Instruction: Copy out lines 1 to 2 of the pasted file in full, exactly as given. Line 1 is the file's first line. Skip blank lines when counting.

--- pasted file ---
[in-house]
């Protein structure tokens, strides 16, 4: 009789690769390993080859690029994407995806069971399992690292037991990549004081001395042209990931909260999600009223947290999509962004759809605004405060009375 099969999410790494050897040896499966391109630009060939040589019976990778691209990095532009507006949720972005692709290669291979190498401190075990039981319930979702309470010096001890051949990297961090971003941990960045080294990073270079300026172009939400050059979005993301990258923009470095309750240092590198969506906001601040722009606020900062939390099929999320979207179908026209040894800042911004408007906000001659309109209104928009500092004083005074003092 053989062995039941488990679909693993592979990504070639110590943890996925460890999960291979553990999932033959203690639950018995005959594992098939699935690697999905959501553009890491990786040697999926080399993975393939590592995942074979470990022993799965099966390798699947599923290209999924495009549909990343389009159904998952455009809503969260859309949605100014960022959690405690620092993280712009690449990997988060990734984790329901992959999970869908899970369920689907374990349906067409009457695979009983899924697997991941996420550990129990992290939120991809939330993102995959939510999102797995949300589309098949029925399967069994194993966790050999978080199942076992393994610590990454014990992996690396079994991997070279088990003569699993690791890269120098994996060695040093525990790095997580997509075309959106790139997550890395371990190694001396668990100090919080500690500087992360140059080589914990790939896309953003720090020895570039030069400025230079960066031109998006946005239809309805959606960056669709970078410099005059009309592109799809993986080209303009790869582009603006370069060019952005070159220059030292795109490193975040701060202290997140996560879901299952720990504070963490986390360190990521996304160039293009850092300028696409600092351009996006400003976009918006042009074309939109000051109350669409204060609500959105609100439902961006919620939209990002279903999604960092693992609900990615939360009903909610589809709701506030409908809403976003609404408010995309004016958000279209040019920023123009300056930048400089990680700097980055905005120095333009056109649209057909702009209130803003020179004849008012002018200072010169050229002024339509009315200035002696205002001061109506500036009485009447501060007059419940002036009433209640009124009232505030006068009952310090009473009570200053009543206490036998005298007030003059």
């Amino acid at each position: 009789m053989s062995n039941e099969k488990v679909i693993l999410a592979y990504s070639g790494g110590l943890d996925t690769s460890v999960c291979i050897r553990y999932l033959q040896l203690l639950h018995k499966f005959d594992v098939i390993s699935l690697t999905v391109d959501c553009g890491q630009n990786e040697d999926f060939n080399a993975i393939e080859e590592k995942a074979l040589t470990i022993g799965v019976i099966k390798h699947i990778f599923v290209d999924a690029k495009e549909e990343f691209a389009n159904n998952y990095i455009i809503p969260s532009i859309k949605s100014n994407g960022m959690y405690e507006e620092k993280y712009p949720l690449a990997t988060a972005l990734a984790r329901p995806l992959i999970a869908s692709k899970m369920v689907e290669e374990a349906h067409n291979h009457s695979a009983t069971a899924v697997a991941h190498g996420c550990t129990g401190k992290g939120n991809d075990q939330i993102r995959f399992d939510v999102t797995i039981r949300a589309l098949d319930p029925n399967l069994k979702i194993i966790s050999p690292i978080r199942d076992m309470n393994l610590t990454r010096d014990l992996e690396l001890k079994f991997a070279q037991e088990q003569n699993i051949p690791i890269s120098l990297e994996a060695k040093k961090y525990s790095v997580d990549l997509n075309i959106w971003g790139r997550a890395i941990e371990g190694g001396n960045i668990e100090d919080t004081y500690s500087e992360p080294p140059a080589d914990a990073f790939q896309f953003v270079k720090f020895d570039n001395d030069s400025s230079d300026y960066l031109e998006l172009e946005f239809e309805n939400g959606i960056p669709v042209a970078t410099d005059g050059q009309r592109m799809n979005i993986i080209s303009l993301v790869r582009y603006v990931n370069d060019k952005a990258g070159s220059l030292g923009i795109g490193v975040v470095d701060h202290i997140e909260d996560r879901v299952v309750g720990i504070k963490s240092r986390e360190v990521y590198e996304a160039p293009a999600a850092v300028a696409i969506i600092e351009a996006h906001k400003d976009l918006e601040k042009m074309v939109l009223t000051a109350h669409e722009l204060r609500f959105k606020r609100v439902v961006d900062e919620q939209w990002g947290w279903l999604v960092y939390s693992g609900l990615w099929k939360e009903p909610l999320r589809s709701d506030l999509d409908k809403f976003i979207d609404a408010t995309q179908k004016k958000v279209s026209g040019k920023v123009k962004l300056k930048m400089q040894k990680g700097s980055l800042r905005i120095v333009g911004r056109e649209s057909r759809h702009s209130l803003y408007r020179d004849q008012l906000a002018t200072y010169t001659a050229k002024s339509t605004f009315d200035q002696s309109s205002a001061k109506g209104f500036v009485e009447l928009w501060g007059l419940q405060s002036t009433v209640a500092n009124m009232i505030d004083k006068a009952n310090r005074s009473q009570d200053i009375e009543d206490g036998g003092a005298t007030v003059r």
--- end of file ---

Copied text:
[in-house]
């Protein structure tokens, strides 16, 4: 009789690769390993080859690029994407995806069971399992690292037991990549004081001395042209990931909260999600009223947290999509962004759809605004405060009375 099969999410790494050897040896499966391109630009060939040589019976990778691209990095532009507006949720972005692709290669291979190498401190075990039981319930979702309470010096001890051949990297961090971003941990960045080294990073270079300026172009939400050059979005993301990258923009470095309750240092590198969506906001601040722009606020900062939390099929999320979207179908026209040894800042911004408007906000001659309109209104928009500092004083005074003092 053989062995039941488990679909693993592979990504070639110590943890996925460890999960291979553990999932033959203690639950018995005959594992098939699935690697999905959501553009890491990786040697999926080399993975393939590592995942074979470990022993799965099966390798699947599923290209999924495009549909990343389009159904998952455009809503969260859309949605100014960022959690405690620092993280712009690449990997988060990734984790329901992959999970869908899970369920689907374990349906067409009457695979009983899924697997991941996420550990129990992290939120991809939330993102995959939510999102797995949300589309098949029925399967069994194993966790050999978080199942076992393994610590990454014990992996690396079994991997070279088990003569699993690791890269120098994996060695040093525990790095997580997509075309959106790139997550890395371990190694001396668990100090919080500690500087992360140059080589914990790939896309953003720090020895570039030069400025230079960066031109998006946005239809309805959606960056669709970078410099005059009309592109799809993986080209303009790869582009603006370069060019952005070159220059030292795109490193975040701060202290997140996560879901299952720990504070963490986390360190990521996304160039293009850092300028696409600092351009996006400003976009918006042009074309939109000051109350669409204060609500959105609100439902961006919620939209990002279903999604960092693992609900990615939360009903909610589809709701506030409908809403976003609404408010995309004016958000279209040019920023123009300056930048400089990680700097980055905005120095333009056109649209057909702009209130803003020179004849008012002018200072010169050229002024339509009315200035002696205002001061109506500036009485009447501060007059419940002036009433209640009124009232505030006068009952310090009473009570200053009543206490036998005298007030003059």